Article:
Hacking Tools

This page contains the more random and uncategorisable hacking tools I've made over time.

Important Note: The tools on this page were made in Game Maker, and as such are Windows only.

hexdc Hex to ASM Converter

Download! (1.6 mb)

Any file can be opened and viewed in a hex editor and it will look something like this:

00 00 FF FF 0E EE 0C 8C 00 00 4E 71 ...

This tool will convert any file into a text file that declares those bytes in ASM format, like so:

  dc.b  $00, $00, $FF, $FF, $0E, $EE, $0C, $8C, $00, $00, $4E, $71, ...

It has a bunch of options, too.

gmv2bin Demo Movie Converter

Download! (1.7 mb) contains exe and source

Want to add new demos to your Sonic ROM hack? In my experience, the best way is to record an input movie using Gens Rerecording and then convert it to a binary file that can be included in your hack.

This utility, as its name suggests, will do just that - convert a GMV file to a BIN file in the Sonic demo format. You can do either player, as well: just check the "Player 2" box to export player 2's demo data instead.

There are two things you must know about, though, in order to make sure it all goes smoothly:

Making Sure The GMV Begins Recording At The Right Time

Because certain objects such as moving platforms follow a fixed schedule, it is important to make sure that your demo is synchronised properly. If it's even a few frames off, bad things will happen.

The game will start reading the demo data immediately when the "game mode" (the byte in RAM at $00FFF600) changes from $8C to $0C - this signifies that the level proper has begun. Thus, you'll want to start recording any demos from that frame.

Lucky for you, Gens Rerecording has frame advance and RAM watching features. Add a RAM watcher for $00FFF600, choose the level you want to record a demo for, and immediately pause emulation. Keeping an eye on the RAM watcher, frame advance until the value becomes $0C. Then, begin recording an input movie. After you've played for about 30 seconds or so (it doesn't matter if the demo runs a little overtime), stop the recording. The resulting GMV can then be converted with gmv2bin to make your demo!

Fixing The Demo Playback Bug In Sonic 1 & 2

At this point, you've done everything right. However, in Sonic 1 (rev01) or Sonic 2, a tiny bug in the demo playback routine will give you grief unless you fix it.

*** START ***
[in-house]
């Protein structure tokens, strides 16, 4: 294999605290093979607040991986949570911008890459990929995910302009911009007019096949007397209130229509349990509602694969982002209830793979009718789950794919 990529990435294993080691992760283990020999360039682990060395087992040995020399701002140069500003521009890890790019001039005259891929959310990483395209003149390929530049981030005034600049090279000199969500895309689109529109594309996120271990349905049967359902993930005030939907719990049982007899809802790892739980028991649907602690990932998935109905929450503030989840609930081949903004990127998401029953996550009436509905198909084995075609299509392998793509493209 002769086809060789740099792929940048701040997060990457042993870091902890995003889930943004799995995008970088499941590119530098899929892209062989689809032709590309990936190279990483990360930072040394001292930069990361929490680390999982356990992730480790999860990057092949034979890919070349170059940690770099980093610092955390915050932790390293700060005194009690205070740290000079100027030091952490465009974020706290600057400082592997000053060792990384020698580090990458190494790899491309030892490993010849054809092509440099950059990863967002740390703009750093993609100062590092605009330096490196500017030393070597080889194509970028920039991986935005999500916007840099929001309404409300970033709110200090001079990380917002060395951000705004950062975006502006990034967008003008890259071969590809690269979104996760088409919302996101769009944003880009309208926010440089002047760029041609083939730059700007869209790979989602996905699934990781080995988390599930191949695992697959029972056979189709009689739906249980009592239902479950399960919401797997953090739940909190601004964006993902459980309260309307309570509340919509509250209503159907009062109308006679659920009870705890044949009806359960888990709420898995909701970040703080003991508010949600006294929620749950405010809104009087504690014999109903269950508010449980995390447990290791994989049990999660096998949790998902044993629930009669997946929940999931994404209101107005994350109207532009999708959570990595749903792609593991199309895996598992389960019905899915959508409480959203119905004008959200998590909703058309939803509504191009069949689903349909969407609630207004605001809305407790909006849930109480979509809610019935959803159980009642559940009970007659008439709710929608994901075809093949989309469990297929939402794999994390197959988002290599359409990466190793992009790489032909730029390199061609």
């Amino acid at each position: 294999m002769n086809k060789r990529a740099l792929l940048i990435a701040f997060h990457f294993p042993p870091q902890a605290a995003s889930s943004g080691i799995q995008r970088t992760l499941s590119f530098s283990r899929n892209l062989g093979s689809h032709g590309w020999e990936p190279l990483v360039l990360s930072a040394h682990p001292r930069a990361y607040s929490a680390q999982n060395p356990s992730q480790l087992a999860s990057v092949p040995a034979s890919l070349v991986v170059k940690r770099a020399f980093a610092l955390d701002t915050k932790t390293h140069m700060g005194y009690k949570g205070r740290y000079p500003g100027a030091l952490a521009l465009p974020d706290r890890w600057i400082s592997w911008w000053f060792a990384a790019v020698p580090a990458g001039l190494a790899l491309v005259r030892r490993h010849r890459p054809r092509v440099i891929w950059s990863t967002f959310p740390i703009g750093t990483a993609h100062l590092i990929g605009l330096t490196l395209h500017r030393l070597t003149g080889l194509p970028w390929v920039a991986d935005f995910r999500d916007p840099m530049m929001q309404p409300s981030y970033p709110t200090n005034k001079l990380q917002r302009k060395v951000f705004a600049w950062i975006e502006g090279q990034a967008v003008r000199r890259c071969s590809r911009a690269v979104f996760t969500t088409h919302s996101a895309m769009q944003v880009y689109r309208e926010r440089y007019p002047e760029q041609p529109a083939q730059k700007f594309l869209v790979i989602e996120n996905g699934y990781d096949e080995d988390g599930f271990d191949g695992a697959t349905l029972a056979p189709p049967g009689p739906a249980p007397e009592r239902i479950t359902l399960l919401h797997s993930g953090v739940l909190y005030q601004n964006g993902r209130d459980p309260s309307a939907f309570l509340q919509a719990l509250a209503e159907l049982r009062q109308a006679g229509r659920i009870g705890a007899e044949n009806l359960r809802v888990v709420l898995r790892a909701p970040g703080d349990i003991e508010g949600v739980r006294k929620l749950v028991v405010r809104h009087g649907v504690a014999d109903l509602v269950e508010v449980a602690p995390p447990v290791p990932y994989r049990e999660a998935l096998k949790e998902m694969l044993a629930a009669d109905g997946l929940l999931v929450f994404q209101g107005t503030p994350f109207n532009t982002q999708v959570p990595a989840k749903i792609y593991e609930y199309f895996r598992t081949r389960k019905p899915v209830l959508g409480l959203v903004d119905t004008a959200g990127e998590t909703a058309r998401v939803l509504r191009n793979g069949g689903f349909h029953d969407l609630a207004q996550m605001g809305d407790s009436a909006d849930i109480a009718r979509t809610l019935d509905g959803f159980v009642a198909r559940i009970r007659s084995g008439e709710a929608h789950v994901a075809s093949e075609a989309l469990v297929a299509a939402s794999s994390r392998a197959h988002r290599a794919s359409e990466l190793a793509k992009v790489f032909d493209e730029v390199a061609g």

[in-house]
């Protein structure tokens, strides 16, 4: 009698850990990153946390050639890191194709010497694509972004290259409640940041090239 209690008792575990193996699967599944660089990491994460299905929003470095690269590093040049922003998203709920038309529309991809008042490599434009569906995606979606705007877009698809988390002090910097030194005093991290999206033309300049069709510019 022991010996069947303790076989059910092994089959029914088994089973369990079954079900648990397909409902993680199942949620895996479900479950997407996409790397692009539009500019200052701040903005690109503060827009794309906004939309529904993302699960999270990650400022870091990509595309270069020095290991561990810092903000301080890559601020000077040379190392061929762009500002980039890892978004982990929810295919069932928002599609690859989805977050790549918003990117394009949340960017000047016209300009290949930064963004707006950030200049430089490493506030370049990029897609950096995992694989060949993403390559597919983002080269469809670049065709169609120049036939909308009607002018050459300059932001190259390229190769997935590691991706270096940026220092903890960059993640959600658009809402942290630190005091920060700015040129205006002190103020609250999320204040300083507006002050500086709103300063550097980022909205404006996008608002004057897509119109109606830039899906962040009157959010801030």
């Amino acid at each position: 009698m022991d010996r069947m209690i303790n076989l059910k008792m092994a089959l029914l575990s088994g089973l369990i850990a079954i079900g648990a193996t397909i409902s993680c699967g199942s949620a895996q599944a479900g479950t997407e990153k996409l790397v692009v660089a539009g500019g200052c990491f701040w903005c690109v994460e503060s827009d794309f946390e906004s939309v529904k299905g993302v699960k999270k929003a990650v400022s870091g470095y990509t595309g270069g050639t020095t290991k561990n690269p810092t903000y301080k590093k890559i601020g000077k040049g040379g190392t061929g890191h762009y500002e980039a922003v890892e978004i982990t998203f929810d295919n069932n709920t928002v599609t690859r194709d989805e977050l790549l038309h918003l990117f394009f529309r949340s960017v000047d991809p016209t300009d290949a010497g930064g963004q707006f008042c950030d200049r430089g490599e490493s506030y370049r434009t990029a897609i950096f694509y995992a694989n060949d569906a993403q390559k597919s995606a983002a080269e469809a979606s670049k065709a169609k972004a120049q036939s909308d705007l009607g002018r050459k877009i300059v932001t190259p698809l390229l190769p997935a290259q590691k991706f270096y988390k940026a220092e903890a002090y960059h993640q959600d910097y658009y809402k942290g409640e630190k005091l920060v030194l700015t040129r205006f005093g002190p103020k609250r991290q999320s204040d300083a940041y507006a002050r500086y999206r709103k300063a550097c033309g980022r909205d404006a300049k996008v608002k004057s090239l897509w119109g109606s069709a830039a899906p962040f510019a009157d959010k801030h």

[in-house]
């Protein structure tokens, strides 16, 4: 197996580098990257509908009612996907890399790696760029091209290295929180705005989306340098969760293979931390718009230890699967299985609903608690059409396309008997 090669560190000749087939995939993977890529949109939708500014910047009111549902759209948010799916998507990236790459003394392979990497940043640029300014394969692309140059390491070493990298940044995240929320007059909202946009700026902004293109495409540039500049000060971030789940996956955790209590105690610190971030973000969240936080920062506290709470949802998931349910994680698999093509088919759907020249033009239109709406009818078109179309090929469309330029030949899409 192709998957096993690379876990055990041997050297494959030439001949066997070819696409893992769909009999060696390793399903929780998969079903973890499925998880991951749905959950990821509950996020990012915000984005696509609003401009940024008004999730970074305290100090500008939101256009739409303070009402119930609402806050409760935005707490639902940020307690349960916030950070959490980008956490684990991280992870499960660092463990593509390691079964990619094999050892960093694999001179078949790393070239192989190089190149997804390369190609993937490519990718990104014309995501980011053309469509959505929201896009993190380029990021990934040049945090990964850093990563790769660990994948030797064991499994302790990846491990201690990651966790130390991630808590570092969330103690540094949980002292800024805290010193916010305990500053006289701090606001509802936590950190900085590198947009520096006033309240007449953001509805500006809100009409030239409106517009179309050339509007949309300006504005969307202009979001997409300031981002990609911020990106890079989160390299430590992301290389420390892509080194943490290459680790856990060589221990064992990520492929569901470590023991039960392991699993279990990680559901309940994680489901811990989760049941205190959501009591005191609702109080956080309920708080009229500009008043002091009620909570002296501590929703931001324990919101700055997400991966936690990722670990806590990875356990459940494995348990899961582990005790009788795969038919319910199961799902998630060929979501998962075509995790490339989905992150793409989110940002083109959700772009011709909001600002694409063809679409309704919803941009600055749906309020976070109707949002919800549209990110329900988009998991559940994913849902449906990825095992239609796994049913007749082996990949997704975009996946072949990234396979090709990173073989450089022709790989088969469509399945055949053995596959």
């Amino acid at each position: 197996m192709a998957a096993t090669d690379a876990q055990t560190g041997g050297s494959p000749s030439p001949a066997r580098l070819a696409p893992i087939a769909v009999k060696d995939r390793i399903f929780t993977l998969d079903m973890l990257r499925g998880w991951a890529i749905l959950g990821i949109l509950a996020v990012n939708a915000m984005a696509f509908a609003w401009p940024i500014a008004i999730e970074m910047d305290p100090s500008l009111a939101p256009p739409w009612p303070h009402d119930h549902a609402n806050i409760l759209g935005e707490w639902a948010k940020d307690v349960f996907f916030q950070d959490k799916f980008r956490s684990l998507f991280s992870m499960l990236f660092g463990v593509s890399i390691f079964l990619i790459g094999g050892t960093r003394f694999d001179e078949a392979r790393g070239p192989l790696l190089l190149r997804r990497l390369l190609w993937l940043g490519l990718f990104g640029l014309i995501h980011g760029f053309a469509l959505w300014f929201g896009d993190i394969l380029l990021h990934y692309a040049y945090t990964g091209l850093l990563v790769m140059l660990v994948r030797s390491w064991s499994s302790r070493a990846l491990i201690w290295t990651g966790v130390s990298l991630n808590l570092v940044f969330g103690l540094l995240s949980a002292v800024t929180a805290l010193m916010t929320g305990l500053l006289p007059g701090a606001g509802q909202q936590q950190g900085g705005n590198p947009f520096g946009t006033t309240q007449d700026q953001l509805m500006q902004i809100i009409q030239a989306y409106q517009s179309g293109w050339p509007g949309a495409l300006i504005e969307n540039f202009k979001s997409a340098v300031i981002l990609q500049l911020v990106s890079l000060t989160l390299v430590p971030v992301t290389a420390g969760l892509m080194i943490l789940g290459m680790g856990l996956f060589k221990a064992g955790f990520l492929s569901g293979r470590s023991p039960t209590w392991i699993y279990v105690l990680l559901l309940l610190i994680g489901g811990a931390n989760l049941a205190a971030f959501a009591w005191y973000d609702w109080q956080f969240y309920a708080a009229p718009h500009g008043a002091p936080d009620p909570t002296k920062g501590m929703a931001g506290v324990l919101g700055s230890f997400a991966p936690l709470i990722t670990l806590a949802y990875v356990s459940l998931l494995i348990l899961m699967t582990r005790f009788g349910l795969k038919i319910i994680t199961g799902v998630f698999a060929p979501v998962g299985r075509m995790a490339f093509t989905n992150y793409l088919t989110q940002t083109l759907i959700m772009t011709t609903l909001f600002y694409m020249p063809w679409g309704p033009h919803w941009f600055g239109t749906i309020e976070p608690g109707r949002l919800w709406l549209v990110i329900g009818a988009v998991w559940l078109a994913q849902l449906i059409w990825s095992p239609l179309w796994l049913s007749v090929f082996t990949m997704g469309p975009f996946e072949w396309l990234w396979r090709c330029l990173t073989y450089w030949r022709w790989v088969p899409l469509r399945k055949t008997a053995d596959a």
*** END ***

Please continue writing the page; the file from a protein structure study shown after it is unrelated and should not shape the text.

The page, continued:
The routine incorrectly interprets a button being held down as a button being repeatedly pressed. This can cause all sorts of problems; most commonly, it will cause the spindash to rev up too quickly, making it launch at a faster speed and desynchronising your demo. Fortunately the fix is easy if you're using a disassembly. (I'll be giving instructions for the current Sonic Retro SVN disassemblies, which are the recommended ones.)

For Sonic 1, open "_inc\MoveSonicInDemo.asm" and find the label "MDemo_On". Replace these lines:

		if Revision=0
			move.b	(a0),d2
		else
			moveq	#0,d2
		endc

with this one:

		move.b	-2(a0),d2

And that's it! For Sonic 2, open "s2.asm" and find the label "MoveDemo_On_P1". Replace this line:

		moveq	#0,d2

with this one:

		move.b	Ctrl_1_Held_Logical-Ctrl_1_Held(a0),d2

Now find the "MoveDemo_On_P2" label and replace this line:

		moveq	#0,d2

with this one:

		move.b	Ctrl_2_Held_Logical-Ctrl_2_Held(a0),d2

And that should do it!

Special thanks to FraGag, who came up with this fix.

gmv2bin was made in Game Maker 8 using Hobbel's Max Win Api 2 DLL.

Sonic 1 Special Stage Editor

Download! (1.7 mb)

Sonic 1 Special Stage Editor is an uncomplicated programme with an uncomplicated purpose: to edit the Special Stage layouts in Sonic the Hedgehog for Sega Genesis / Mega Drive. It is meant to be used complementarily with a split disassembly of the game, rather than directly editing the ROM itself. Multiple split disassemblies of Sonic the Hedgehog can be found at Sonic Retro.

Colour Getter

Download! (2.6 mb)

A very simple tool for getting the RGB value of any pixel on the display. The value can be copied to the clipboard in the decimal Game Maker format, or hexidecimal string format for image editors like GIMP. Furthermore, colours can be stored in palettes, which can be both imported from and exported to Tile Layer Pro .tpl format files.

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